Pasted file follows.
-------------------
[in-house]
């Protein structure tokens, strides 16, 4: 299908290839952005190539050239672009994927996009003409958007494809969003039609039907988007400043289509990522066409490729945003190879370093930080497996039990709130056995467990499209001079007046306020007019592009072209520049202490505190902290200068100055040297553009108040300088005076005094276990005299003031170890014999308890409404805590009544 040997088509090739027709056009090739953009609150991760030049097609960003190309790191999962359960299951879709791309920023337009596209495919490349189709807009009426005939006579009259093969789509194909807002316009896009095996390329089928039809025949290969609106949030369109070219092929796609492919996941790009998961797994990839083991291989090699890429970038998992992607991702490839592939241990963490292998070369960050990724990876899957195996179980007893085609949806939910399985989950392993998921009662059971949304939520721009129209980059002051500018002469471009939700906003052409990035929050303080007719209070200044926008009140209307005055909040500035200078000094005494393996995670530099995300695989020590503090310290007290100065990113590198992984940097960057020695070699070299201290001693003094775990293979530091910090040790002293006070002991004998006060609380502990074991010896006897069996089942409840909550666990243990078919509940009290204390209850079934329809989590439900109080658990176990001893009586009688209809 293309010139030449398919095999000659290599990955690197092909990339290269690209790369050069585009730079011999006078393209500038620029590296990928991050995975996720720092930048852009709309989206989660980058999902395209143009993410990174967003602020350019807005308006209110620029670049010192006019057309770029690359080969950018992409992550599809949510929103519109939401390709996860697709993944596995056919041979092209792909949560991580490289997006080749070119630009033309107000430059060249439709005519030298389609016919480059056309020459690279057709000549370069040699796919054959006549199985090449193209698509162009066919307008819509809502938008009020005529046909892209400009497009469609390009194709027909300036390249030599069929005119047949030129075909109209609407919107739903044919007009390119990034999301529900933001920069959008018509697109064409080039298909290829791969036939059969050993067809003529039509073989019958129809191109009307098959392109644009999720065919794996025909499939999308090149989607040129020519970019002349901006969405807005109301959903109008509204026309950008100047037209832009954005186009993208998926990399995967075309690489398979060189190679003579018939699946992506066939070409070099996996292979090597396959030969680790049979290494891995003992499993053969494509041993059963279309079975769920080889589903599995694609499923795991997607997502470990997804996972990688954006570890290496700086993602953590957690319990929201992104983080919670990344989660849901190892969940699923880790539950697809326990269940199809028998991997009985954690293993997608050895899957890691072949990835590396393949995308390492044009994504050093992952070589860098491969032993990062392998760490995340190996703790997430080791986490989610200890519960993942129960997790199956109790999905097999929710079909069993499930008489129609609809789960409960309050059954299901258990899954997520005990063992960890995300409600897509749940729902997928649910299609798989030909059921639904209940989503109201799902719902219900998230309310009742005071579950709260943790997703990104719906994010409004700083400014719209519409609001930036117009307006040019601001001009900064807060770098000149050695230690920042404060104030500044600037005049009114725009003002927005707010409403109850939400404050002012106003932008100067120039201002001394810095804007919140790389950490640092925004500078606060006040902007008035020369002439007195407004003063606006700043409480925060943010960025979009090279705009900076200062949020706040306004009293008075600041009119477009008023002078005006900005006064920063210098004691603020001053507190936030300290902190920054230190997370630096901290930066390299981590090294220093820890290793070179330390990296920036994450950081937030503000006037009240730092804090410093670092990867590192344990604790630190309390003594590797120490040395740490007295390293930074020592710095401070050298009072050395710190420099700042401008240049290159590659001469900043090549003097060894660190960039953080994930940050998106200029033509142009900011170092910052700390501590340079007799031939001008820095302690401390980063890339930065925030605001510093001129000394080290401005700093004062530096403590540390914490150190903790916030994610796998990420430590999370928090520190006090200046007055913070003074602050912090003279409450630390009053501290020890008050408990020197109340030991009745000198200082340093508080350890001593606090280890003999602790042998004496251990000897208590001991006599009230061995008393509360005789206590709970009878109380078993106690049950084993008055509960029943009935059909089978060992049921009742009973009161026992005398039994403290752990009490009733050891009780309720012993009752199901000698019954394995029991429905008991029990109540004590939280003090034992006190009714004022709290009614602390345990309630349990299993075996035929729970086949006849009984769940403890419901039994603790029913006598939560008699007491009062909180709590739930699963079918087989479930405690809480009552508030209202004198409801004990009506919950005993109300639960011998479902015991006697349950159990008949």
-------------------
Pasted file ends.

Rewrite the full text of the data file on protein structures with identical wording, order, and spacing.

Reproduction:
[in-house]
């Protein structure tokens, strides 16, 4: 299908290839952005190539050239672009994927996009003409958007494809969003039609039907988007400043289509990522066409490729945003190879370093930080497996039990709130056995467990499209001079007046306020007019592009072209520049202490505190902290200068100055040297553009108040300088005076005094276990005299003031170890014999308890409404805590009544 040997088509090739027709056009090739953009609150991760030049097609960003190309790191999962359960299951879709791309920023337009596209495919490349189709807009009426005939006579009259093969789509194909807002316009896009095996390329089928039809025949290969609106949030369109070219092929796609492919996941790009998961797994990839083991291989090699890429970038998992992607991702490839592939241990963490292998070369960050990724990876899957195996179980007893085609949806939910399985989950392993998921009662059971949304939520721009129209980059002051500018002469471009939700906003052409990035929050303080007719209070200044926008009140209307005055909040500035200078000094005494393996995670530099995300695989020590503090310290007290100065990113590198992984940097960057020695070699070299201290001693003094775990293979530091910090040790002293006070002991004998006060609380502990074991010896006897069996089942409840909550666990243990078919509940009290204390209850079934329809989590439900109080658990176990001893009586009688209809 293309010139030449398919095999000659290599990955690197092909990339290269690209790369050069585009730079011999006078393209500038620029590296990928991050995975996720720092930048852009709309989206989660980058999902395209143009993410990174967003602020350019807005308006209110620029670049010192006019057309770029690359080969950018992409992550599809949510929103519109939401390709996860697709993944596995056919041979092209792909949560991580490289997006080749070119630009033309107000430059060249439709005519030298389609016919480059056309020459690279057709000549370069040699796919054959006549199985090449193209698509162009066919307008819509809502938008009020005529046909892209400009497009469609390009194709027909300036390249030599069929005119047949030129075909109209609407919107739903044919007009390119990034999301529900933001920069959008018509697109064409080039298909290829791969036939059969050993067809003529039509073989019958129809191109009307098959392109644009999720065919794996025909499939999308090149989607040129020519970019002349901006969405807005109301959903109008509204026309950008100047037209832009954005186009993208998926990399995967075309690489398979060189190679003579018939699946992506066939070409070099996996292979090597396959030969680790049979290494891995003992499993053969494509041993059963279309079975769920080889589903599995694609499923795991997607997502470990997804996972990688954006570890290496700086993602953590957690319990929201992104983080919670990344989660849901190892969940699923880790539950697809326990269940199809028998991997009985954690293993997608050895899957890691072949990835590396393949995308390492044009994504050093992952070589860098491969032993990062392998760490995340190996703790997430080791986490989610200890519960993942129960997790199956109790999905097999929710079909069993499930008489129609609809789960409960309050059954299901258990899954997520005990063992960890995300409600897509749940729902997928649910299609798989030909059921639904209940989503109201799902719902219900998230309310009742005071579950709260943790997703990104719906994010409004700083400014719209519409609001930036117009307006040019601001001009900064807060770098000149050695230690920042404060104030500044600037005049009114725009003002927005707010409403109850939400404050002012106003932008100067120039201002001394810095804007919140790389950490640092925004500078606060006040902007008035020369002439007195407004003063606006700043409480925060943010960025979009090279705009900076200062949020706040306004009293008075600041009119477009008023002078005006900005006064920063210098004691603020001053507190936030300290902190920054230190997370630096901290930066390299981590090294220093820890290793070179330390990296920036994450950081937030503000006037009240730092804090410093670092990867590192344990604790630190309390003594590797120490040395740490007295390293930074020592710095401070050298009072050395710190420099700042401008240049290159590659001469900043090549003097060894660190960039953080994930940050998106200029033509142009900011170092910052700390501590340079007799031939001008820095302690401390980063890339930065925030605001510093001129000394080290401005700093004062530096403590540390914490150190903790916030994610796998990420430590999370928090520190006090200046007055913070003074602050912090003279409450630390009053501290020890008050408990020197109340030991009745000198200082340093508080350890001593606090280890003999602790042998004496251990000897208590001991006599009230061995008393509360005789206590709970009878109380078993106690049950084993008055509960029943009935059909089978060992049921009742009973009161026992005398039994403290752990009490009733050891009780309720012993009752199901000698019954394995029991429905008991029990109540004590939280003090034992006190009714004022709290009614602390345990309630349990299993075996035929729970086949006849009984769940403890419901039994603790029913006598939560008699007491009062909180709590739930699963079918087989479930405690809480009552508030209202004198409801004990009506919950005993109300639960011998479902015991006697349950159990008949």